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OKLink Launches Blockchain Remittance Network in Korea; Government to Institutionalize Digital Currencies

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         OKLink Launches Blockchain Remittance Network in Korea; Government to Institutionalize Digital Currencies

In October 2015 Bitcoin Magazine covered the launch of OKLink, an open digital wallet created by Chinese Bitcoin exchange OKCoin, designed to allow national and digital currencies to instantly transact across borders and currencies, with no fees.

“We can hide Bitcoin technology in the background,” said OKLink Chief Strategy Officer, Jack Liu, “and that’s what we have launched with a product called OKLink: a mobile wallet that allows you to hold a more comfortable type of value, like USD or CNY, but transact over the Bitcoin network.”

Now incorporated as a subsidiary in Hong Kong and styling itself as a global blockchain money transfer network, last month the OKLink team offered $100 million in free remittance trades to international remittance partner companies in order to promote their service and accelerate growth.

"When we launched the wallet version of OKLink, we realized that there needed to be a common network used by all Blockchain based wallets, and that's what inspired us to build the platform as a money transfer network," said Liu.

Now OKLink is announcing partnerships with Korean fintech startups — including Coinplug, Coinone, Bluepan, MOIN, Sentbe, Finshot, Streami, Wisending and Bithere — to offer blockchain-powered remittance services in Korea. The initiative will offer Korean customers low cost money transfers to more than 20 payout countries on the network, including the Philippines, China, Japan, India and Indonesia.

“As OKLink launches a fast, cheap and transparent blockchain transfer system, we are excited to work with Korea’s innovative fintech sector that is poised to advance Bitcoin and blockchain technology for the betterment of society and consumers,” said Tim Byun, OKLink Chief Risk Officer and Head of Government Relations. “Blockchain technology is at a period in time similar to the internet in the early 1990s. Only recently has the fintech industry began utilizing remarkable advancements in the Bitcoin protocol, including multi-signature technology. Bitcoin and blockchain can benefit from balanced, risk-based regulation and/or oversight and given the opportunity to develop products and services with enormous consumer benefits.”

The company’s ambition is fueled by the Korean government’s decision to institutionalize digital currencies and ramp up fintech development. In fact, in October Korea’s Financial Services Commission (FSC) said they will institutionalize digital currencies such as bitcoin and ramp up the size of average annual policy finance from 500 billion won ($437 million) to one trillion won ($873 million) for the development of fintech.

“We will take the lead in the convergence of new emerging technologies such as digital currencies and blockchains and financial service,” said FSC Chairman Yim Jong-yong, adding that blockchain technology is emerging as the core infrastructure of future finance. The government plans to launch a joint blockchain consortium for the financial industry within the year. “We will create conditions to test fintech services without a burden of regulating them by introducing a financial regulation testbed system and review various regulations and practices against non-financial channels such as verification and user identification.”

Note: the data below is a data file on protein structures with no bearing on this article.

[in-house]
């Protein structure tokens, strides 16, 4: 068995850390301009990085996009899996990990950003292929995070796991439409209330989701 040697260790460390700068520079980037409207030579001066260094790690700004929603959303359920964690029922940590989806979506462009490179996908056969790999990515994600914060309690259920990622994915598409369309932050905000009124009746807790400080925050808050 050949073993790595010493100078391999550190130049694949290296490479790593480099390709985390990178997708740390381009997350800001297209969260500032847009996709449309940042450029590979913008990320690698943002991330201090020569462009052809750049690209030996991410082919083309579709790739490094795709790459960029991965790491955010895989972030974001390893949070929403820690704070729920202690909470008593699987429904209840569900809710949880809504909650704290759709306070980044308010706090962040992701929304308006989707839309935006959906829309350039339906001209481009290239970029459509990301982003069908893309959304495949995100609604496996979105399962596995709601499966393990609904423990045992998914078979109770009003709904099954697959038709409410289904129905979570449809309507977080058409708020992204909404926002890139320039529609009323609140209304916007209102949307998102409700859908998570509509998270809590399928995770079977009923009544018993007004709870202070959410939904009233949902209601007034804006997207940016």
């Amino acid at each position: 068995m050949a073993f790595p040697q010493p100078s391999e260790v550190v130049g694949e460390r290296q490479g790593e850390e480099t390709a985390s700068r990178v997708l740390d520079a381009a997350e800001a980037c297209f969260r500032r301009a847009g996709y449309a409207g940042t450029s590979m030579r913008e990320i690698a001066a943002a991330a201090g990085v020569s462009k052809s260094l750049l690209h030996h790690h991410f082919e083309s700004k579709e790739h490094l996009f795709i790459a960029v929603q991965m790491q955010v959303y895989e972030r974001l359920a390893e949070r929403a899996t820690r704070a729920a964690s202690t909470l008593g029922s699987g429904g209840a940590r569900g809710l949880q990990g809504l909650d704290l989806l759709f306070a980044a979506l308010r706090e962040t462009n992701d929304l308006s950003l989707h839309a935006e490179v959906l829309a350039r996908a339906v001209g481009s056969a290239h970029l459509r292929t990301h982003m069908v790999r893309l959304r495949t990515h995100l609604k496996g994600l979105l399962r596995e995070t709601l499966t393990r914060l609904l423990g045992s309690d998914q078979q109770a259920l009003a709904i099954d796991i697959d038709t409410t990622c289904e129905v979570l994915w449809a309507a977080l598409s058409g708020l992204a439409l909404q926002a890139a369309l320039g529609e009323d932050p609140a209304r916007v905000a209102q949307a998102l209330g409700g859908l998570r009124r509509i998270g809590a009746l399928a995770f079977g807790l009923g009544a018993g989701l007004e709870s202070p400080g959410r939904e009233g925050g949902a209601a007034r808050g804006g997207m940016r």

This initiative of the Korean government seems significant, and it’s equally worth noting that the FSC signed a cooperation agreement with the Monetary Authority of Singapore (MAS), showing that two of the most dynamic economies on the planet are officially supporting the deployment of distributed ledger fintech.

“In the past three years, governments have taken a diverse approach to foster digital currencies and blockchain technologies,” said Byun. “We applaud the Financial Services Commission’s vision and leadership, along with committing one trillion won for the development of fintech in Korea. We believe this will create conditions to test fintech services without a burden of regulating them, by introducing a financial regulation testbed system and reviewing various regulations.”

“OKLink has developed a new and revolutionary way to solve problems in the traditional money transfer system,” said Ian Suh, Founder and CEO of MOIN, one of the Korean companies in the new remittance network. “The partnership will enable Korean people to send money abroad cheaper, faster and more conveniently. OKLink is going to become the future of global remittance, connecting the world much closer.”

The initiative is being closely watched by regulators and practitioners from all over the world, added Joon Sun Uhr, CEO of Coinplug, which also participates in the network. “Finally the technology has moved away from the concept phase and into the real usage phase,” he said.

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